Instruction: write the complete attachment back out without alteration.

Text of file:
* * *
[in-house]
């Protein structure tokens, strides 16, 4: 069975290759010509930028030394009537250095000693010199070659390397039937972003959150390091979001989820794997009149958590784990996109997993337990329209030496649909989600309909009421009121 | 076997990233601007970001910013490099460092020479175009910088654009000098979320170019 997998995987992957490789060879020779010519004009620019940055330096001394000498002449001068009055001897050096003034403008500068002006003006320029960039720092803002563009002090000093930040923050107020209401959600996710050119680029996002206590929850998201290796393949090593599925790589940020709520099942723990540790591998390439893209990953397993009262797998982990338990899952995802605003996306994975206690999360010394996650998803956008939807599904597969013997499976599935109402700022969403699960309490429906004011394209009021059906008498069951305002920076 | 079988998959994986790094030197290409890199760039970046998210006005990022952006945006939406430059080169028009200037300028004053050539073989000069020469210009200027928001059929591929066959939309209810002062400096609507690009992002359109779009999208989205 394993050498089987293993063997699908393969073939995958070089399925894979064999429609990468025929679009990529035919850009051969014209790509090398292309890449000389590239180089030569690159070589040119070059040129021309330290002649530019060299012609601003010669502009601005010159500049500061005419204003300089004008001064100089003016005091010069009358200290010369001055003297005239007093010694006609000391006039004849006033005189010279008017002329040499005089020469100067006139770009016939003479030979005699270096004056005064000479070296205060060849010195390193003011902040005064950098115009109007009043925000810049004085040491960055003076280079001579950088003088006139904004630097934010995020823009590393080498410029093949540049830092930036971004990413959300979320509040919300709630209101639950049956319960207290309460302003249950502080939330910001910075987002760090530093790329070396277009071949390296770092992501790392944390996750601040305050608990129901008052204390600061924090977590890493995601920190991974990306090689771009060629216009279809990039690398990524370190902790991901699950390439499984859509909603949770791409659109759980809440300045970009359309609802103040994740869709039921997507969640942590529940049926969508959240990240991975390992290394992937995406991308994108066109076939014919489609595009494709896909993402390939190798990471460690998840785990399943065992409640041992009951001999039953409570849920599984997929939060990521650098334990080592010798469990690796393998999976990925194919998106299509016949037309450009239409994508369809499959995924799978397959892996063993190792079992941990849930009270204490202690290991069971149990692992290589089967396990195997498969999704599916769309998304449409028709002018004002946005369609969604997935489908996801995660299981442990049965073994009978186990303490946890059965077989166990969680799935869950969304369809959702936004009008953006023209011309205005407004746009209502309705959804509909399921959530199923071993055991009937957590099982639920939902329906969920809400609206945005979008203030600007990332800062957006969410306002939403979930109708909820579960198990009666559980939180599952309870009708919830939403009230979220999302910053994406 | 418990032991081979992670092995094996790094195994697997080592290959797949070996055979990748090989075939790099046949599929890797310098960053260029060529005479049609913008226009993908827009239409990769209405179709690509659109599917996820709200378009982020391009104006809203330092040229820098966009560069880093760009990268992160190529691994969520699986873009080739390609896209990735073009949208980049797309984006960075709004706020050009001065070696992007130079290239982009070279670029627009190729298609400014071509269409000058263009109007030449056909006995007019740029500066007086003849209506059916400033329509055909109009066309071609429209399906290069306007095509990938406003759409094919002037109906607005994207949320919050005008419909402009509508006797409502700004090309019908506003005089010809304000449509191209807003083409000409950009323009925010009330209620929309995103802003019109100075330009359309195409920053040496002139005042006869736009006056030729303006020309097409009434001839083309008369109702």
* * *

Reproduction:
[in-house]
């Protein structure tokens, strides 16, 4: 069975290759010509930028030394009537250095000693010199070659390397039937972003959150390091979001989820794997009149958590784990996109997993337990329209030496649909989600309909009421009121 | 076997990233601007970001910013490099460092020479175009910088654009000098979320170019 997998995987992957490789060879020779010519004009620019940055330096001394000498002449001068009055001897050096003034403008500068002006003006320029960039720092803002563009002090000093930040923050107020209401959600996710050119680029996002206590929850998201290796393949090593599925790589940020709520099942723990540790591998390439893209990953397993009262797998982990338990899952995802605003996306994975206690999360010394996650998803956008939807599904597969013997499976599935109402700022969403699960309490429906004011394209009021059906008498069951305002920076 | 079988998959994986790094030197290409890199760039970046998210006005990022952006945006939406430059080169028009200037300028004053050539073989000069020469210009200027928001059929591929066959939309209810002062400096609507690009992002359109779009999208989205 394993050498089987293993063997699908393969073939995958070089399925894979064999429609990468025929679009990529035919850009051969014209790509090398292309890449000389590239180089030569690159070589040119070059040129021309330290002649530019060299012609601003010669502009601005010159500049500061005419204003300089004008001064100089003016005091010069009358200290010369001055003297005239007093010694006609000391006039004849006033005189010279008017002329040499005089020469100067006139770009016939003479030979005699270096004056005064000479070296205060060849010195390193003011902040005064950098115009109007009043925000810049004085040491960055003076280079001579950088003088006139904004630097934010995020823009590393080498410029093949540049830092930036971004990413959300979320509040919300709630209101639950049956319960207290309460302003249950502080939330910001910075987002760090530093790329070396277009071949390296770092992501790392944390996750601040305050608990129901008052204390600061924090977590890493995601920190991974990306090689771009060629216009279809990039690398990524370190902790991901699950390439499984859509909603949770791409659109759980809440300045970009359309609802103040994740869709039921997507969640942590529940049926969508959240990240991975390992290394992937995406991308994108066109076939014919489609595009494709896909993402390939190798990471460690998840785990399943065992409640041992009951001999039953409570849920599984997929939060990521650098334990080592010798469990690796393998999976990925194919998106299509016949037309450009239409994508369809499959995924799978397959892996063993190792079992941990849930009270204490202690290991069971149990692992290589089967396990195997498969999704599916769309998304449409028709002018004002946005369609969604997935489908996801995660299981442990049965073994009978186990303490946890059965077989166990969680799935869950969304369809959702936004009008953006023209011309205005407004746009209502309705959804509909399921959530199923071993055991009937957590099982639920939902329906969920809400609206945005979008203030600007990332800062957006969410306002939403979930109708909820579960198990009666559980939180599952309870009708919830939403009230979220999302910053994406 | 418990032991081979992670092995094996790094195994697997080592290959797949070996055979990748090989075939790099046949599929890797310098960053260029060529005479049609913008226009993908827009239409990769209405179709690509659109599917996820709200378009982020391009104006809203330092040229820098966009560069880093760009990268992160190529691994969520699986873009080739390609896209990735073009949208980049797309984006960075709004706020050009001065070696992007130079290239982009070279670029627009190729298609400014071509269409000058263009109007030449056909006995007019740029500066007086003849209506059916400033329509055909109009066309071609429209399906290069306007095509990938406003759409094919002037109906607005994207949320919050005008419909402009509508006797409502700004090309019908506003005089010809304000449509191209807003083409000409950009323009925010009330209620929309995103802003019109100075330009359309195409920053040496002139005042006869736009006056030729303006020309097409009434001839083309008369109702």